Just to clarify, the difference between being pro-business and pro-market is categorical. A politician who is a “friend of business” is exactly that, a guy who does favors for his friends. A politician who is pro-market is a referee who will refuse to help protect his friends (or anyone else) from competition unless the competitors have broken the rules. The friend of business supports industry-specific or even business-specific loans, grants, tariffs, or tax breaks. The pro-market referee opposes special treatment for anyone. …
… Democrats, who often look longingly at the way they do things across the pond, don’t have the same dilemma as Republicans. For a century or more, progressives have believed in public-private partnerships, industrial policy, “Swopism,” corporatism, and other forms of picking winners and losers. The winners always promise to deliver the “jobs of tomorrow” in return for help from government today. (Solyndra is running behind on keeping its end of the deal.)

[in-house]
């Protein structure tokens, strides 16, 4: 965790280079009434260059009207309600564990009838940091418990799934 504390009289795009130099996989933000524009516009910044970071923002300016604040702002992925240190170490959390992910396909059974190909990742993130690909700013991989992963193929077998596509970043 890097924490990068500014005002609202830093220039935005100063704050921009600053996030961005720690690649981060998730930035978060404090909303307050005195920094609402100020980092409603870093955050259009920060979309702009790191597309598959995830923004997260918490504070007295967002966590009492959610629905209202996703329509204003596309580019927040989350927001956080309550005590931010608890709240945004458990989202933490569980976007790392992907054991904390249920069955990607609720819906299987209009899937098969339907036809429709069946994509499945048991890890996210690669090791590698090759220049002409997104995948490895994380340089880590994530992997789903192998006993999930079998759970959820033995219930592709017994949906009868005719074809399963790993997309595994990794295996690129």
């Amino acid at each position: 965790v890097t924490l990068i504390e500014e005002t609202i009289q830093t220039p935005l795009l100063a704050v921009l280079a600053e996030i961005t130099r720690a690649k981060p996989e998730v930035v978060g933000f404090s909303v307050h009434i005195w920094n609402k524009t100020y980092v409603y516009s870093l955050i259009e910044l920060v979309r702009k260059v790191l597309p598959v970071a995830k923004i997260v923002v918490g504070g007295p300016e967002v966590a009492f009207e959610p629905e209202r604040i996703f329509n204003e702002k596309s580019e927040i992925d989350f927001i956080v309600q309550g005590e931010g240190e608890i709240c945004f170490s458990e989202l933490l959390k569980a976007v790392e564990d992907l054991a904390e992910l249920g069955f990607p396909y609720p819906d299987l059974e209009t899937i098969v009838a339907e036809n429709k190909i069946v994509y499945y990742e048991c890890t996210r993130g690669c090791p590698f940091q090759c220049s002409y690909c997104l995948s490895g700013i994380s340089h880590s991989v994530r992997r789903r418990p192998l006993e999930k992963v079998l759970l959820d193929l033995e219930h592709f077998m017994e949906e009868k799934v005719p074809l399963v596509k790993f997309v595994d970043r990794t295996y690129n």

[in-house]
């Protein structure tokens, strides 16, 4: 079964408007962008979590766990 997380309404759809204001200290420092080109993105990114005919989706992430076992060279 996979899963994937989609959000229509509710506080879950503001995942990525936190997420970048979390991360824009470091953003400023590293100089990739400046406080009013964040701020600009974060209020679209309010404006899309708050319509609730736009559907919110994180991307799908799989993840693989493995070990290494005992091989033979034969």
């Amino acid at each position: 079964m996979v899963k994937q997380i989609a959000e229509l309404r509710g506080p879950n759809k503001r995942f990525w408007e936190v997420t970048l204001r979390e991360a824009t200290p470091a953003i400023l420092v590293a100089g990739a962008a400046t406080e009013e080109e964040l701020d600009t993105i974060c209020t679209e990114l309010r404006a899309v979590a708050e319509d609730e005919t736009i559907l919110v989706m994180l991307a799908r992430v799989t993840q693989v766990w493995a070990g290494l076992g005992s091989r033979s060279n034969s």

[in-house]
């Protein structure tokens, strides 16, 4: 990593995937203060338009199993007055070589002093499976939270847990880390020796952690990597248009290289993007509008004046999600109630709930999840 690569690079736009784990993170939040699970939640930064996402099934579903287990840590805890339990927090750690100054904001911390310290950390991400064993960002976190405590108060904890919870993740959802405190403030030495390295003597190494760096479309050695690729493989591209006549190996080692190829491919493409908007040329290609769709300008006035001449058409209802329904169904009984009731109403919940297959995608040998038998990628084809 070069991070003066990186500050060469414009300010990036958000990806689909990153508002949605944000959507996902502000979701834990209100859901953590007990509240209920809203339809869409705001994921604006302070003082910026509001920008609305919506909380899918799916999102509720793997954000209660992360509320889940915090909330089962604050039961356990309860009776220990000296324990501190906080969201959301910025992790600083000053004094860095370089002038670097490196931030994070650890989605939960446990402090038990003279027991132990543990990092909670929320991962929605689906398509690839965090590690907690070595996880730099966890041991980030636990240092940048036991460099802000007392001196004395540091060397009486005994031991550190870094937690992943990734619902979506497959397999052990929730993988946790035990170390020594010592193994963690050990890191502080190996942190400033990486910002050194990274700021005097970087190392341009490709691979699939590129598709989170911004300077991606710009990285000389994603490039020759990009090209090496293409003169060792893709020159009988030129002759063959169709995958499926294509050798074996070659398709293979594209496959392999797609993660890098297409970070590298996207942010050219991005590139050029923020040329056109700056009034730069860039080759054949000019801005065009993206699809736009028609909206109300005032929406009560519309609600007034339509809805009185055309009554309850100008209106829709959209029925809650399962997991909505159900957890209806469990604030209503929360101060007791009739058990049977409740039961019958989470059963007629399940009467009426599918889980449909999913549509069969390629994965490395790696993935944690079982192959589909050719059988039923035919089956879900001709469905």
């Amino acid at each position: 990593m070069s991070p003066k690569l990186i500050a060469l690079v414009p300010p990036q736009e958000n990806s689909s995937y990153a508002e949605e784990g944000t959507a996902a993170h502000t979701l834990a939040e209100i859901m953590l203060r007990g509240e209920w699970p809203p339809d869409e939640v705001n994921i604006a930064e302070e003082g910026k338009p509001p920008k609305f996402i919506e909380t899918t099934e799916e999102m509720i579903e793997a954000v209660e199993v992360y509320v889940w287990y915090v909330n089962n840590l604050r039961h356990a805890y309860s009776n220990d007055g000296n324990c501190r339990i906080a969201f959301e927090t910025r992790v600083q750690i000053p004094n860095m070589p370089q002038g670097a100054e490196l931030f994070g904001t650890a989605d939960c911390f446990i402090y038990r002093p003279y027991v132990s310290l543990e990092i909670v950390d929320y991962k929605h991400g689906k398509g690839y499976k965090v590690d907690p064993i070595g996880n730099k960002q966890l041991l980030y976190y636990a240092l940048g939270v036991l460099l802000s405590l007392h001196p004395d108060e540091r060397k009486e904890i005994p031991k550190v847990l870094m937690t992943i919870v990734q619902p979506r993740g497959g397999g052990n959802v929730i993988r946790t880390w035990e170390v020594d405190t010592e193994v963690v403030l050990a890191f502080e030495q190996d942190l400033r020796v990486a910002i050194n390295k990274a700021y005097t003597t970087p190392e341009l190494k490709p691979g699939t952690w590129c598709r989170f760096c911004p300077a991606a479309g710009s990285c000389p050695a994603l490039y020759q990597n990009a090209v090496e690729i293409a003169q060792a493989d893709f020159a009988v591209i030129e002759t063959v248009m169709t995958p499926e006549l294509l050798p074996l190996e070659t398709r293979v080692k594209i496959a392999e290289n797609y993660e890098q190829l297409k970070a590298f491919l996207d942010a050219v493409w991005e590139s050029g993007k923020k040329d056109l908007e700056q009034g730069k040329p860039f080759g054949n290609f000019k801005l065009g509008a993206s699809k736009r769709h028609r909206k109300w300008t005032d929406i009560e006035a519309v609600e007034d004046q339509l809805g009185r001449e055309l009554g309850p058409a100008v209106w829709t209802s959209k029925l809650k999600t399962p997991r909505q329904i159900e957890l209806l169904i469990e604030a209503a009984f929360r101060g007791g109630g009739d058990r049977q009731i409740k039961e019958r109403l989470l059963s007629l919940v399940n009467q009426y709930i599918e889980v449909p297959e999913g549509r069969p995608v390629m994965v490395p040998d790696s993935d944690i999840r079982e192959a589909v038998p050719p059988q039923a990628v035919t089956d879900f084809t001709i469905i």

Many Republicans are rhetorically against this sort of thing, but in practice, they’re for it. (Even Ronald Reagan supported trade protections for Harley-Davidson.) This is especially true at the state level, where GOP governors are willing to do anything to seduce businesses their way. Texas is a good example. Governor Rick Perry has been heroic in keeping taxes and regulatory burdens low. But he’s also helped his friends — a lot. Few on the right in Texas care, because Texas has been doing so much better than the rest of the country.
GOP politicians can’t have it both ways anymore. An economic system that simply doles out favors to established stakeholders becomes less dynamic and makes job growth less likely. (Most jobs are created by new businesses.) Politically, the longer we’re in a “new normal” of lousy growth, the more the focus of politics turns to wealth redistribution. That’s bad for the country and just awful politics for Republicans. In that environment, being the party of less — less entitlement spending, less redistribution — is a losing proposition.